lacritsI recent the online survey I am promted when trying to continue in the article! There was no way for me to "x"-out the message, I had to answer in the "applet http://en.wikipedia.org/wiki/Applet " itself. I don't trust such content and would like the option to not answer in the applet at all!If I see this crap repeatadly here at Toms when viewing articles or reading other content I'll stop visiting this site altogether.. I've been a frequent visitor for years.. But this is not acceptable from a security stand point!


    I'll look into the issue you're talking about lacrits--thanks for the heads-up.
  • 2 Hide
    geok1ng , September 10, 2008 3:22 PM
    Sub optimal results for DDR3 2x2GB kits. To compensated for the increased tRD and timings over DDR2 counterparts DDR3 kits should achieve DDR3 1333 CAS5, DDR3 1600 CAS6 and DDR 1800 CAS7, numbers that not a single kit in the article was capable, showing that 2x2GB DDR3 kits are much more slower than 2x1GB parts. DDR3 ony makes sense on the 2:1 divider, so we are talking about DDR3 1600-1800 speeds for optimal performance but at this range only a few Motherboards accept tRDs of 6, and most cant even handle tRDs of 7. Until further results i still advocate the use if DDR2 2x2GB kits capable of CAS5 tRD5 operation mostly on the 1150-1250Mhz range, all of them south of the $200 mark...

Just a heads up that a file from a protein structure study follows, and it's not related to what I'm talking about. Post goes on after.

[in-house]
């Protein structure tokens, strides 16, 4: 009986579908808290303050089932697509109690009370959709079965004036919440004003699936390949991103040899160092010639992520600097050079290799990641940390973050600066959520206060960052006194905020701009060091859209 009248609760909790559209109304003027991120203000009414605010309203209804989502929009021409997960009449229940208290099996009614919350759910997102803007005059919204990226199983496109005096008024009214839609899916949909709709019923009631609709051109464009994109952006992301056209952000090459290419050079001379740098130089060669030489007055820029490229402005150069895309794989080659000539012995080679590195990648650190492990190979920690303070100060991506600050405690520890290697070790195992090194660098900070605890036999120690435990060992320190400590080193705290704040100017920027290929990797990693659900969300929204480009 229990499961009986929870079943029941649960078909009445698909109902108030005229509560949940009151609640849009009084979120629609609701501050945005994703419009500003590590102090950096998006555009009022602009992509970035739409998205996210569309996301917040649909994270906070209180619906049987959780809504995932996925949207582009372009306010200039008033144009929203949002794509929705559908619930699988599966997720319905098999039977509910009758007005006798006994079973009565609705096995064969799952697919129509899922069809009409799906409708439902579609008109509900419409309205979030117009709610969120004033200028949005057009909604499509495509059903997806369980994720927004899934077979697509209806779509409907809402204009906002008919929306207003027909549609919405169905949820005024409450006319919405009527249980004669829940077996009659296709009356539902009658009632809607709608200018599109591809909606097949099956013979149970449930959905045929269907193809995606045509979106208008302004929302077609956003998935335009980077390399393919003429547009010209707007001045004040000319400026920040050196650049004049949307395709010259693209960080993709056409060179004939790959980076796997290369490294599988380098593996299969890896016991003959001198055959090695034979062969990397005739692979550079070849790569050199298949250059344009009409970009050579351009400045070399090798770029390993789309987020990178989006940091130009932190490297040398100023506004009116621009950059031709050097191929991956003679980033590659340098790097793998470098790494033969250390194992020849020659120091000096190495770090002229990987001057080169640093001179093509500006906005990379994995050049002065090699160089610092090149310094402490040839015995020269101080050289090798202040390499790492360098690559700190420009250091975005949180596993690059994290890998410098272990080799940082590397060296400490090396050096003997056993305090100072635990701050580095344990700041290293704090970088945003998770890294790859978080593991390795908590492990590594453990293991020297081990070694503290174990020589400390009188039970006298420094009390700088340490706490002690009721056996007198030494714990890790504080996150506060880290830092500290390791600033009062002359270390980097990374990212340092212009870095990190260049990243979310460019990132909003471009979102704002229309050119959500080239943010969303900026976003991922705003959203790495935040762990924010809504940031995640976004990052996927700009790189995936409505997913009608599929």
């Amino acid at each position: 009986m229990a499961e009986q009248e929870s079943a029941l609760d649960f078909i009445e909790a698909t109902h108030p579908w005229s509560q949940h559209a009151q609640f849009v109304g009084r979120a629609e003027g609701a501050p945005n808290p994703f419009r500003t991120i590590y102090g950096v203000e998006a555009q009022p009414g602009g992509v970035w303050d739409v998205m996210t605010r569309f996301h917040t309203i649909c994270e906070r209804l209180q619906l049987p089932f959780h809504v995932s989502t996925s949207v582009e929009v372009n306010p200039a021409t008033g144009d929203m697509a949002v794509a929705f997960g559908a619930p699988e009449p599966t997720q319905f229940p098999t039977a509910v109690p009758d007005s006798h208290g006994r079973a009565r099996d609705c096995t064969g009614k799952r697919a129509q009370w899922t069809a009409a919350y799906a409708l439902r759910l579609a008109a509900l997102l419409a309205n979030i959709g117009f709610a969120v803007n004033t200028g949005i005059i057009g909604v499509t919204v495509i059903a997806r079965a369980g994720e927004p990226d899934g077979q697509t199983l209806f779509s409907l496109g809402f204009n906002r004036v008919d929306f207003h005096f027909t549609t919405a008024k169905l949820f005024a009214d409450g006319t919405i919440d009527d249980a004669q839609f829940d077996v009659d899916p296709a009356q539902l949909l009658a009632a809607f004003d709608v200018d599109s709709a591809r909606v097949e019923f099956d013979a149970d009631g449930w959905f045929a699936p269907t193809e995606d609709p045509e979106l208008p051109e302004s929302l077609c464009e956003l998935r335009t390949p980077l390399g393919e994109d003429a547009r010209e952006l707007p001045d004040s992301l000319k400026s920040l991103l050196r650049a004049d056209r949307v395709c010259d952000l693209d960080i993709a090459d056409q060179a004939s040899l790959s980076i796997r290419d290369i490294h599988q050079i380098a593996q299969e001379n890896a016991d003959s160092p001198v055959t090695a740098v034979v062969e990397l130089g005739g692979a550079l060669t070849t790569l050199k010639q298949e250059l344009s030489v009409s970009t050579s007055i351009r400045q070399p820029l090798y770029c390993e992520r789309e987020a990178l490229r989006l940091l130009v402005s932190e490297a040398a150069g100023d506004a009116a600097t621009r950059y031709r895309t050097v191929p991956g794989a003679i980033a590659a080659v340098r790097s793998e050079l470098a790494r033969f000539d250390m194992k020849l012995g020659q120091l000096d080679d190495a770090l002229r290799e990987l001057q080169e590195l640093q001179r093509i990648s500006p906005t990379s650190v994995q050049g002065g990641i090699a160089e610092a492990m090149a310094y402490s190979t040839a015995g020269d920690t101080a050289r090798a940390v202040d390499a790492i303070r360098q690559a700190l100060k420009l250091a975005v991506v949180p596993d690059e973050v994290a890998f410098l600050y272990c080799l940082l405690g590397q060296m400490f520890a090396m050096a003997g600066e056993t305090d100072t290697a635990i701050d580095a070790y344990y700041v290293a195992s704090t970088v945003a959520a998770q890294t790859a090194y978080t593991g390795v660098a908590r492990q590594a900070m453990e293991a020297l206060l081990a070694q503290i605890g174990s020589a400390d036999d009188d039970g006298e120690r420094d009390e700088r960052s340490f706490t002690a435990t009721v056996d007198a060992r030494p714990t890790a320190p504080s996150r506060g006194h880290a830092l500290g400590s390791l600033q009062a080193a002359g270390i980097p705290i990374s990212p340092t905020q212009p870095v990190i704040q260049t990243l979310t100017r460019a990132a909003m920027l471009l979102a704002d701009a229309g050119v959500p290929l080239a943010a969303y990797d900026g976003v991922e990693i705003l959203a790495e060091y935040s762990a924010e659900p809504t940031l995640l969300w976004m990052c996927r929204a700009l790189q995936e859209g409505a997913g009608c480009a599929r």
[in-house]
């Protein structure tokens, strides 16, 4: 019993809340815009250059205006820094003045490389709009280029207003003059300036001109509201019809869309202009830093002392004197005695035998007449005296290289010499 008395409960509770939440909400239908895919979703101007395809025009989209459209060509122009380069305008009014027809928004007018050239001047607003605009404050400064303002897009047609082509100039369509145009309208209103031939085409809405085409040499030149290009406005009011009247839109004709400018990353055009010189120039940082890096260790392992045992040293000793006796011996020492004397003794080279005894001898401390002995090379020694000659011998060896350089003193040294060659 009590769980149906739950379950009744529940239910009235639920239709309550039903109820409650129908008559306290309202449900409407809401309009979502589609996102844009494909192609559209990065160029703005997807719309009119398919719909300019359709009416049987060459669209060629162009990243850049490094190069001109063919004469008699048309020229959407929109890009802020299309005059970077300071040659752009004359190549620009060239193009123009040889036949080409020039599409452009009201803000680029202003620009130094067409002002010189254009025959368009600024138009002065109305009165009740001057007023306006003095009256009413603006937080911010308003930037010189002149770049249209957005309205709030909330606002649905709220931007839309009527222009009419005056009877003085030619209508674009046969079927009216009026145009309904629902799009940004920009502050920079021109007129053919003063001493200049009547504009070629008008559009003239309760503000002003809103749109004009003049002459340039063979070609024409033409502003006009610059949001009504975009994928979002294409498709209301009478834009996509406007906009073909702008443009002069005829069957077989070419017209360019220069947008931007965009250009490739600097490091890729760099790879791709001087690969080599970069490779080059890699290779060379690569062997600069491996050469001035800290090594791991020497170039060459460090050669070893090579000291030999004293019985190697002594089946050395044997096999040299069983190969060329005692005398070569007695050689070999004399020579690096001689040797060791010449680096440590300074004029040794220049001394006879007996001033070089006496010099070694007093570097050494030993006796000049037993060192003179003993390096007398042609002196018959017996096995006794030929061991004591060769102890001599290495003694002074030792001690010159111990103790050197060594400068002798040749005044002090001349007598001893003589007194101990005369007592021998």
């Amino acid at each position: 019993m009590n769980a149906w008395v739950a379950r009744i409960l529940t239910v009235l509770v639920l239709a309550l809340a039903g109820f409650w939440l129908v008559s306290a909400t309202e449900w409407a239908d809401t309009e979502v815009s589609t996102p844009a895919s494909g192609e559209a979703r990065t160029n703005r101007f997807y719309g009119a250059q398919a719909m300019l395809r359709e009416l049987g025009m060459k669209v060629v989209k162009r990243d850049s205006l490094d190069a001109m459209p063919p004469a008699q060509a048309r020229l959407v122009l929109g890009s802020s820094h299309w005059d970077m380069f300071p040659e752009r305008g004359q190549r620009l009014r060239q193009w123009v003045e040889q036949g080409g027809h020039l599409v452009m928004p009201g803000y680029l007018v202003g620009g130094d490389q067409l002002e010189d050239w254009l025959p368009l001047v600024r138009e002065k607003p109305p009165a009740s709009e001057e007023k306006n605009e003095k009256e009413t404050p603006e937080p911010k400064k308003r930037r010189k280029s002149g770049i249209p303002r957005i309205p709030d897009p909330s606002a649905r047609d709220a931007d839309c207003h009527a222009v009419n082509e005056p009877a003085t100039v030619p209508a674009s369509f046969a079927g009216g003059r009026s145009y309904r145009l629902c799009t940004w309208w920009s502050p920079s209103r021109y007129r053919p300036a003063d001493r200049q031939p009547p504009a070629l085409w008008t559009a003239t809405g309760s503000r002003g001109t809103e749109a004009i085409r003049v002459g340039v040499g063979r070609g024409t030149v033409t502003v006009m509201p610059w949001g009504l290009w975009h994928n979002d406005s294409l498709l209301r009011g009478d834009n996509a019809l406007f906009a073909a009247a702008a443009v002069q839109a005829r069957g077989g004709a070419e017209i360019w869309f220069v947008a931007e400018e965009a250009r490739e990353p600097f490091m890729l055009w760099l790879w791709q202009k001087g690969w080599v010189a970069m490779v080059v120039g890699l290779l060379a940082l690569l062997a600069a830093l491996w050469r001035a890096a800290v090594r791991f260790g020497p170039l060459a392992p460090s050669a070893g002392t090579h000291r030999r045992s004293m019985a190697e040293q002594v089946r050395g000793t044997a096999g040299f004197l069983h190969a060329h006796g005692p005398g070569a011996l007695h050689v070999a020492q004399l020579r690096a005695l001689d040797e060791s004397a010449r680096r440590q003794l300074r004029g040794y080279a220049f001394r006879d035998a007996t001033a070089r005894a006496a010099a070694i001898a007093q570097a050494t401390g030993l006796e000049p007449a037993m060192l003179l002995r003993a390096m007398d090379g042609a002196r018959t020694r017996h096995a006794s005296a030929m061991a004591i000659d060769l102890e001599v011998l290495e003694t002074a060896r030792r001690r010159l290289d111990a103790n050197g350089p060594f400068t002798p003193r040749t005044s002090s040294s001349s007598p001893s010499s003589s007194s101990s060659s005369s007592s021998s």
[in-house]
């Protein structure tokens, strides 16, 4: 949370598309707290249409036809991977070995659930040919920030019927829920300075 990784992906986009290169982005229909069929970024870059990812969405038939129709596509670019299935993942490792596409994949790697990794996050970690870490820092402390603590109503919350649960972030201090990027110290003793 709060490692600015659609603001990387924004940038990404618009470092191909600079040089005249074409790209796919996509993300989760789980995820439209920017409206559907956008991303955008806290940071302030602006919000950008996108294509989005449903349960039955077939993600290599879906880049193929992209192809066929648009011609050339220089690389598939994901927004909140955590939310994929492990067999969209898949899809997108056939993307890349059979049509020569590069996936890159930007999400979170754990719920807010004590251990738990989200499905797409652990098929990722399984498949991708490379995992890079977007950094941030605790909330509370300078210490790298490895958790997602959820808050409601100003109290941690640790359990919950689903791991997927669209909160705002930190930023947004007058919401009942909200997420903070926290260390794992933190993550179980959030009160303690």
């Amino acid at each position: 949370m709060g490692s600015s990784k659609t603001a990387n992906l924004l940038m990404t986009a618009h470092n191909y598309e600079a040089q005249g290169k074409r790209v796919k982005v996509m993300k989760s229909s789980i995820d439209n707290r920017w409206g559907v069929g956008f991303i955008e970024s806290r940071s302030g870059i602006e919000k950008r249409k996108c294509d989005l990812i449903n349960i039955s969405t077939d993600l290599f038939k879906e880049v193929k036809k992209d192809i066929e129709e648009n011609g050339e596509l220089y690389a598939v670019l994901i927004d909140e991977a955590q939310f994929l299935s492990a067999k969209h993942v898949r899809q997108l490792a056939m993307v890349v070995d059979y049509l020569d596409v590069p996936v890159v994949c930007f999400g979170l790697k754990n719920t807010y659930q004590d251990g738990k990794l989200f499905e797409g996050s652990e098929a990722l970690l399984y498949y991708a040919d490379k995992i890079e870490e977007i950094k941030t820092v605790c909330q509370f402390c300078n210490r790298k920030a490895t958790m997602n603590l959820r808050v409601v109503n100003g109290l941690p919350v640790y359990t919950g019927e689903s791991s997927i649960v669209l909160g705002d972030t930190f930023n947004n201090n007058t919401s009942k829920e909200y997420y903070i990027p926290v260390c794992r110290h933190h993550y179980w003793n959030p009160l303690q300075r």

• 1 Hide
    itadakimasu , September 10, 2008 5:00 PM
    However, you're probably going to see motherboard vendors enabling 1333, 1600, and 2000 as well, which is why we were hoping some of these modules would hit that number with overclocking.

    this is said like its not happened.... my most recent build on a gigabyte p45 board is running 2gb of ocz platinum ddr3-1333 @ 750mhz like a champ...

    this was built well over a month ago and there were several boards then supporting 1600 fsb and ddr3-2000.

    my ram defaulted out at its stated 7-7-7 timings @ 667mhz stated speeds.
  • 2 Hide
    emp , September 10, 2008 5:07 PM